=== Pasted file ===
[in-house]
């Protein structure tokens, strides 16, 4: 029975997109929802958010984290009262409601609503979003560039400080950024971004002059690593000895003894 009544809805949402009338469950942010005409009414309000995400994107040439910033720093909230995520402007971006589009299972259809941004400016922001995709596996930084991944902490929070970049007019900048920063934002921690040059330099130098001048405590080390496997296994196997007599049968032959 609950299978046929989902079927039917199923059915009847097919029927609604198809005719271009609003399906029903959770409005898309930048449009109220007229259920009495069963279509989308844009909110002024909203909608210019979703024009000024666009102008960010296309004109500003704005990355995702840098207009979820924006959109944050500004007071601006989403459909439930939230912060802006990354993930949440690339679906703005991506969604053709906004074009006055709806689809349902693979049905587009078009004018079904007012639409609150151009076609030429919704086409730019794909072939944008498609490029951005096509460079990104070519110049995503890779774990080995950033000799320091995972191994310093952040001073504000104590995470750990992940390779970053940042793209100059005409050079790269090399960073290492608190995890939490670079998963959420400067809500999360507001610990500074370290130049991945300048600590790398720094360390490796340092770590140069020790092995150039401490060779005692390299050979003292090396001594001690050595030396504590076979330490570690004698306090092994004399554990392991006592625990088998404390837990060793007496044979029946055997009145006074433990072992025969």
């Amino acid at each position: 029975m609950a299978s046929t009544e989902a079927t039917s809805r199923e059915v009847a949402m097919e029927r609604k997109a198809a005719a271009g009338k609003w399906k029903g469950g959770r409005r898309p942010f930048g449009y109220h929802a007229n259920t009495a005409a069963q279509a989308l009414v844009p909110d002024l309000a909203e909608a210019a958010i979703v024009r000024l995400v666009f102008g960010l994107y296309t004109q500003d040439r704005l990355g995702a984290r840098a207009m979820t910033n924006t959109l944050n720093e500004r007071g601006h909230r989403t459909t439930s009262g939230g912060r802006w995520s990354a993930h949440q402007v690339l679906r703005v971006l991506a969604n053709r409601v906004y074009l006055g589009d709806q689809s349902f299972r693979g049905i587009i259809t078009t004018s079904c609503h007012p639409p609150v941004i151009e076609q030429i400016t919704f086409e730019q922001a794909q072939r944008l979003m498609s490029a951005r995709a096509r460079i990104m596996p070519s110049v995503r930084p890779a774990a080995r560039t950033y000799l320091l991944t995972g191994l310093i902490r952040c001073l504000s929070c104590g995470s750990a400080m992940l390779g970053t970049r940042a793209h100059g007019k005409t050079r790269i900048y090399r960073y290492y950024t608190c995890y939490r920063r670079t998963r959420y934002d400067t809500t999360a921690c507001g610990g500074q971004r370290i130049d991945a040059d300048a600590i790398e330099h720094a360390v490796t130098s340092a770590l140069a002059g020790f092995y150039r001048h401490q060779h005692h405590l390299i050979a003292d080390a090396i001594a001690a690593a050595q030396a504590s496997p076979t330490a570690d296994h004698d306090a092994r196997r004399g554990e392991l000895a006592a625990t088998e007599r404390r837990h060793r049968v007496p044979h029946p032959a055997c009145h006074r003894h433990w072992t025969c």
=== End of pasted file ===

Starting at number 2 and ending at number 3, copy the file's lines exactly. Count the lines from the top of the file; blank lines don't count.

């Protein structure tokens, strides 16, 4: 029975997109929802958010984290009262409601609503979003560039400080950024971004002059690593000895003894 009544809805949402009338469950942010005409009414309000995400994107040439910033720093909230995520402007971006589009299972259809941004400016922001995709596996930084991944902490929070970049007019900048920063934002921690040059330099130098001048405590080390496997296994196997007599049968032959 609950299978046929989902079927039917199923059915009847097919029927609604198809005719271009609003399906029903959770409005898309930048449009109220007229259920009495069963279509989308844009909110002024909203909608210019979703024009000024666009102008960010296309004109500003704005990355995702840098207009979820924006959109944050500004007071601006989403459909439930939230912060802006990354993930949440690339679906703005991506969604053709906004074009006055709806689809349902693979049905587009078009004018079904007012639409609150151009076609030429919704086409730019794909072939944008498609490029951005096509460079990104070519110049995503890779774990080995950033000799320091995972191994310093952040001073504000104590995470750990992940390779970053940042793209100059005409050079790269090399960073290492608190995890939490670079998963959420400067809500999360507001610990500074370290130049991945300048600590790398720094360390490796340092770590140069020790092995150039401490060779005692390299050979003292090396001594001690050595030396504590076979330490570690004698306090092994004399554990392991006592625990088998404390837990060793007496044979029946055997009145006074433990072992025969």
């Amino acid at each position: 029975m609950a299978s046929t009544e989902a079927t039917s809805r199923e059915v009847a949402m097919e029927r609604k997109a198809a005719a271009g009338k609003w399906k029903g469950g959770r409005r898309p942010f930048g449009y109220h929802a007229n259920t009495a005409a069963q279509a989308l009414v844009p909110d002024l309000a909203e909608a210019a958010i979703v024009r000024l995400v666009f102008g960010l994107y296309t004109q500003d040439r704005l990355g995702a984290r840098a207009m979820t910033n924006t959109l944050n720093e500004r007071g601006h909230r989403t459909t439930s009262g939230g912060r802006w995520s990354a993930h949440q402007v690339l679906r703005v971006l991506a969604n053709r409601v906004y074009l006055g589009d709806q689809s349902f299972r693979g049905i587009i259809t078009t004018s079904c609503h007012p639409p609150v941004i151009e076609q030429i400016t919704f086409e730019q922001a794909q072939r944008l979003m498609s490029a951005r995709a096509r460079i990104m596996p070519s110049v995503r930084p890779a774990a080995r560039t950033y000799l320091l991944t995972g191994l310093i902490r952040c001073l504000s929070c104590g995470s750990a400080m992940l390779g970053t970049r940042a793209h100059g007019k005409t050079r790269i900048y090399r960073y290492y950024t608190c995890y939490r920063r670079t998963r959420y934002d400067t809500t999360a921690c507001g610990g500074q971004r370290i130049d991945a040059d300048a600590i790398e330099h720094a360390v490796t130098s340092a770590l140069a002059g020790f092995y150039r001048h401490q060779h005692h405590l390299i050979a003292d080390a090396i001594a001690a690593a050595q030396a504590s496997p076979t330490a570690d296994h004698d306090a092994r196997r004399g554990e392991l000895a006592a625990t088998e007599r404390r837990h060793r049968v007496p044979h029946p032959a055997c009145h006074r003894h433990w072992t025969c």